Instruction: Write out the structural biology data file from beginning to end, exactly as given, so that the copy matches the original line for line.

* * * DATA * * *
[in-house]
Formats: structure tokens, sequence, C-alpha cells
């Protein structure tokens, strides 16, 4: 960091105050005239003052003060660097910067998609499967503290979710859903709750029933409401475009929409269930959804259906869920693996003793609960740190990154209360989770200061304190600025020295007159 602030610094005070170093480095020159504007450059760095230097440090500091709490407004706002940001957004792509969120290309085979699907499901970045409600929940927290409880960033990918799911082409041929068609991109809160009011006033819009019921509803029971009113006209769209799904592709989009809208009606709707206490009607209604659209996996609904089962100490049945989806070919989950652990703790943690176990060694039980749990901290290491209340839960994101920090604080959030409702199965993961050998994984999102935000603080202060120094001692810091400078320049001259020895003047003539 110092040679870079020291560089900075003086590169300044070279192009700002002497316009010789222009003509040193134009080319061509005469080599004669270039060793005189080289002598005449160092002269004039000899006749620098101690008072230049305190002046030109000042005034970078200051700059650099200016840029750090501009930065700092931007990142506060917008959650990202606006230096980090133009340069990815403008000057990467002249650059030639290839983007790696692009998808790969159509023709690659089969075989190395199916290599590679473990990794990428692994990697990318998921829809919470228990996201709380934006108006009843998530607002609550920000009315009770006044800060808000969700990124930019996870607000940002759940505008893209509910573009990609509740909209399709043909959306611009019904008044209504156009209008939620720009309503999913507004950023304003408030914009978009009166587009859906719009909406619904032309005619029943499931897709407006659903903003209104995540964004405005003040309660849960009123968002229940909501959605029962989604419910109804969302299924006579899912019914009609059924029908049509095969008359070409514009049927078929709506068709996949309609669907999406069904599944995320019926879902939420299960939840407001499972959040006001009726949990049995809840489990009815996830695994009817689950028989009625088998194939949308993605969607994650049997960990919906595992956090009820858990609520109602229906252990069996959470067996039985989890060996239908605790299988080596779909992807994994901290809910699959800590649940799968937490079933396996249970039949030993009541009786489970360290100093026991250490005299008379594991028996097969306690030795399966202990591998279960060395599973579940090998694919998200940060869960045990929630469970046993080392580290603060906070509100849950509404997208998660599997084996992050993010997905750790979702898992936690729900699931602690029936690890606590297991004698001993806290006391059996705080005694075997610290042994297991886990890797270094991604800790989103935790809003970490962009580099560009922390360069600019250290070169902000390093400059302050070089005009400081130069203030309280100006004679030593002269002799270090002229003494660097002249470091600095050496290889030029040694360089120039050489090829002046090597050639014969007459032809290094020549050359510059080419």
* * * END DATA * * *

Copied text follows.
[in-house]
Formats: structure tokens, sequence, C-alpha cells
């Protein structure tokens, strides 16, 4: 960091105050005239003052003060660097910067998609499967503290979710859903709750029933409401475009929409269930959804259906869920693996003793609960740190990154209360989770200061304190600025020295007159 602030610094005070170093480095020159504007450059760095230097440090500091709490407004706002940001957004792509969120290309085979699907499901970045409600929940927290409880960033990918799911082409041929068609991109809160009011006033819009019921509803029971009113006209769209799904592709989009809208009606709707206490009607209604659209996996609904089962100490049945989806070919989950652990703790943690176990060694039980749990901290290491209340839960994101920090604080959030409702199965993961050998994984999102935000603080202060120094001692810091400078320049001259020895003047003539 110092040679870079020291560089900075003086590169300044070279192009700002002497316009010789222009003509040193134009080319061509005469080599004669270039060793005189080289002598005449160092002269004039000899006749620098101690008072230049305190002046030109000042005034970078200051700059650099200016840029750090501009930065700092931007990142506060917008959650990202606006230096980090133009340069990815403008000057990467002249650059030639290839983007790696692009998808790969159509023709690659089969075989190395199916290599590679473990990794990428692994990697990318998921829809919470228990996201709380934006108006009843998530607002609550920000009315009770006044800060808000969700990124930019996870607000940002759940505008893209509910573009990609509740909209399709043909959306611009019904008044209504156009209008939620720009309503999913507004950023304003408030914009978009009166587009859906719009909406619904032309005619029943499931897709407006659903903003209104995540964004405005003040309660849960009123968002229940909501959605029962989604419910109804969302299924006579899912019914009609059924029908049509095969008359070409514009049927078929709506068709996949309609669907999406069904599944995320019926879902939420299960939840407001499972959040006001009726949990049995809840489990009815996830695994009817689950028989009625088998194939949308993605969607994650049997960990919906595992956090009820858990609520109602229906252990069996959470067996039985989890060996239908605790299988080596779909992807994994901290809910699959800590649940799968937490079933396996249970039949030993009541009786489970360290100093026991250490005299008379594991028996097969306690030795399966202990591998279960060395599973579940090998694919998200940060869960045990929630469970046993080392580290603060906070509100849950509404997208998660599997084996992050993010997905750790979702898992936690729900699931602690029936690890606590297991004698001993806290006391059996705080005694075997610290042994297991886990890797270094991604800790989103935790809003970490962009580099560009922390360069600019250290070169902000390093400059302050070089005009400081130069203030309280100006004679030593002269002799270090002229003494660097002249470091600095050496290889030029040694360089120039050489090829002046090597050639014969007459032809290094020549050359510059080419």